National History Day (NHD) at NMAAHC Student Documentary Showcase
Wednesday, June 17–Wednesday, June 24
(Smithsonian Learning Lab)
In collaboration with National History Day (NHD), the museum will showcase select short student documentaries created for the NHD competition that embody the mission and stories reflected in the museum. Student films were created based on this year’s theme narrative: Breaking Barriers in History. This program is supported by United Airlines. Admission is free; the showcase will be available for viewing at https://nmaahc.si.edu/events/upcoming.
The Community at Home on Juneteenth
Friday, June 19; 2 p.m. to 5 p.m.
The Juneteenth holiday commemorates June 19, 1865. On that day, approximately two years after President Abraham Lincoln signed the Emancipation Proclamation, enslaved communities in Texas learned they were free. During NMAAHC’s online celebration of Juneteenth, participants will enjoy live activities, including a discussion of the Juneteenth holiday led by the museum’s Oral History Manager Kelly Navies, based on her family’s long tradition of Juneteenth celebrations; a genealogy exercise led by an expert from the museum’s Robert Frederick Smith Explore Your Family History Center; and a tale celebrating the ancestors told by renowned storyteller Diane Macklin. The program will be available for viewing at https://nmaahc.si.edu/events/upcoming.
Artists at Home
Wednesday, June 24 (program occurs weekly)
In this digital, interactive program, students will engage in hands-on art-making and conversations about African American artists and different genres of visual art. Each session, led by an NMAAHC educator, will focus on a unique visual art piece and encourage discussion around a central question. Students will also have the opportunity to participate in a hands-on art project using household materials. This program is for students from grades six–12. Admission is free; however, registration is required at https://nmaahc.si.edu/events/upcoming.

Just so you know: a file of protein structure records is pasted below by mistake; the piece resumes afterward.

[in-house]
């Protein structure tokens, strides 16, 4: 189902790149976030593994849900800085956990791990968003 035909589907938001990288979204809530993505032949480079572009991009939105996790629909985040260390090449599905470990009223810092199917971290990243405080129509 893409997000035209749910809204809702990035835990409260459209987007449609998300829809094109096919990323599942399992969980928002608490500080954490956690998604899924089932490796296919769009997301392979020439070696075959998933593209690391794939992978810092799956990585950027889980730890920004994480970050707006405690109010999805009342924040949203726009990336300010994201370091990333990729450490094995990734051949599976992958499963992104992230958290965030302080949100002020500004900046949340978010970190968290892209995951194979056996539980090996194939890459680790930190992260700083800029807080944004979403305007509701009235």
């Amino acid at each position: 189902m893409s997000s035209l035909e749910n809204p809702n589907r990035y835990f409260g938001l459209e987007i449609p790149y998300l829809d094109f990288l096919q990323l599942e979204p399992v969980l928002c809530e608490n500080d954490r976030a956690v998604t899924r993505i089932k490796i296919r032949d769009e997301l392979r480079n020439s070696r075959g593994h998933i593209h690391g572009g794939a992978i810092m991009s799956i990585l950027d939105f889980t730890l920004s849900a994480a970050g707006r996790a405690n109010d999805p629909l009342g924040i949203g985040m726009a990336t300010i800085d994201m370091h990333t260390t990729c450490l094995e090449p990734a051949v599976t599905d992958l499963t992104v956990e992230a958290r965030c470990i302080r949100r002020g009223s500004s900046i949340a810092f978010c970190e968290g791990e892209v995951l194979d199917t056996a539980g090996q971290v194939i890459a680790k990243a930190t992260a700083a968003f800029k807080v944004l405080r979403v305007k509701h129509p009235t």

The Premiere of John Lewis—Good Trouble
Wednesday, June 27; 7 p.m.
Director Dawn Porter uses interviews and rare archival footage in her highly-anticipated documentary, John Lewis: Good Trouble. A Magnolia Pictures and Participant release, the film chronicles the U.S. Congressman from Georgia John Lewis’ 60-plus years of social activism and legislative action on issues ranging from voting rights to immigration. A post-screening discussion will include a conversation between Smithsonian Secretary Lonnie Bunch and Porter. The film will be released in theaters and on-demand July 3. A limited number of tickets for this virtual screening will be available at https://nmaahc.si.edu/events/upcoming.
*This information is provided by the National Museum of African American History and Culture in Washington DC.
For more information about this museum, visit our National Museum of African American History and Culture page.